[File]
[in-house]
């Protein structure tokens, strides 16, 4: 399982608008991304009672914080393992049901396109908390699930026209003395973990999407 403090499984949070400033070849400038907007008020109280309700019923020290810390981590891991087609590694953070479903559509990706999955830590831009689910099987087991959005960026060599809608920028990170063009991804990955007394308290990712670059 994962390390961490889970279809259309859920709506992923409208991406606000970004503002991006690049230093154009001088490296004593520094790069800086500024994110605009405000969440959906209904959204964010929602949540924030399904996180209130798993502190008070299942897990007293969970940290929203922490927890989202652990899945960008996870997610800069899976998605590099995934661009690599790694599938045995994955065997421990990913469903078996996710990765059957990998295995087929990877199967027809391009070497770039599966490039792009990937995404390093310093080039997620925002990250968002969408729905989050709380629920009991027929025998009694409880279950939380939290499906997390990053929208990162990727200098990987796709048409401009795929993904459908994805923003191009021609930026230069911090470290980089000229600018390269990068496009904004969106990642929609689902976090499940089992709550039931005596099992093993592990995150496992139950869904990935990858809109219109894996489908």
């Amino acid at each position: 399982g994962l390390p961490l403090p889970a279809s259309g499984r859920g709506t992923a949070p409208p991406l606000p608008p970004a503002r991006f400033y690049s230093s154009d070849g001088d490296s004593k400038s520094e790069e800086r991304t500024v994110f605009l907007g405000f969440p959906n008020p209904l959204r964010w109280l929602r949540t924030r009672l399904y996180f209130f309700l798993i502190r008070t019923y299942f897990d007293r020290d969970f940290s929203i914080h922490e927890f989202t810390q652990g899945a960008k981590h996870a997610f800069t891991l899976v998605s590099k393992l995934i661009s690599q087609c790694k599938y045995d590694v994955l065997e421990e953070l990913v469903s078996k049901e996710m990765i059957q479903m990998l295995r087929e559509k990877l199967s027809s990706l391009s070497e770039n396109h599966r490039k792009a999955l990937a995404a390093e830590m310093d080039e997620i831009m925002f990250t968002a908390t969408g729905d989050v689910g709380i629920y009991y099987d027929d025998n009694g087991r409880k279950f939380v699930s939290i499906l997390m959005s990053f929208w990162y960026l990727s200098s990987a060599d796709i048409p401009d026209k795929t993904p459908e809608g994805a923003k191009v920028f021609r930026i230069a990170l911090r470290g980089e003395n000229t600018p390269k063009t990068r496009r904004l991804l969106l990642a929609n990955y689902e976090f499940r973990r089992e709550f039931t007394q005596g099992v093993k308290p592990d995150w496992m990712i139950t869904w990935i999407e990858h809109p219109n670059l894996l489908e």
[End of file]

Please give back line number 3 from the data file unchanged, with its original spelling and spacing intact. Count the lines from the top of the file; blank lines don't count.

């Amino acid at each position: 399982g994962l390390p961490l403090p889970a279809s259309g499984r859920g709506t992923a949070p409208p991406l606000p608008p970004a503002r991006f400033y690049s230093s154009d070849g001088d490296s004593k400038s520094e790069e800086r991304t500024v994110f605009l907007g405000f969440p959906n008020p209904l959204r964010w109280l929602r949540t924030r009672l399904y996180f209130f309700l798993i502190r008070t019923y299942f897990d007293r020290d969970f940290s929203i914080h922490e927890f989202t810390q652990g899945a960008k981590h996870a997610f800069t891991l899976v998605s590099k393992l995934i661009s690599q087609c790694k599938y045995d590694v994955l065997e421990e953070l990913v469903s078996k049901e996710m990765i059957q479903m990998l295995r087929e559509k990877l199967s027809s990706l391009s070497e770039n396109h599966r490039k792009a999955l990937a995404a390093e830590m310093d080039e997620i831009m925002f990250t968002a908390t969408g729905d989050v689910g709380i629920y009991y099987d027929d025998n009694g087991r409880k279950f939380v699930s939290i499906l997390m959005s990053f929208w990162y960026l990727s200098s990987a060599d796709i048409p401009d026209k795929t993904p459908e809608g994805a923003k191009v920028f021609r930026i230069a990170l911090r470290g980089e003395n000229t600018p390269k063009t990068r496009r904004l991804l969106l990642a929609n990955y689902e976090f499940r973990r089992e709550f039931t007394q005596g099992v093993k308290p592990d995150w496992m990712i139950t869904w990935i999407e990858h809109p219109n670059l894996l489908e």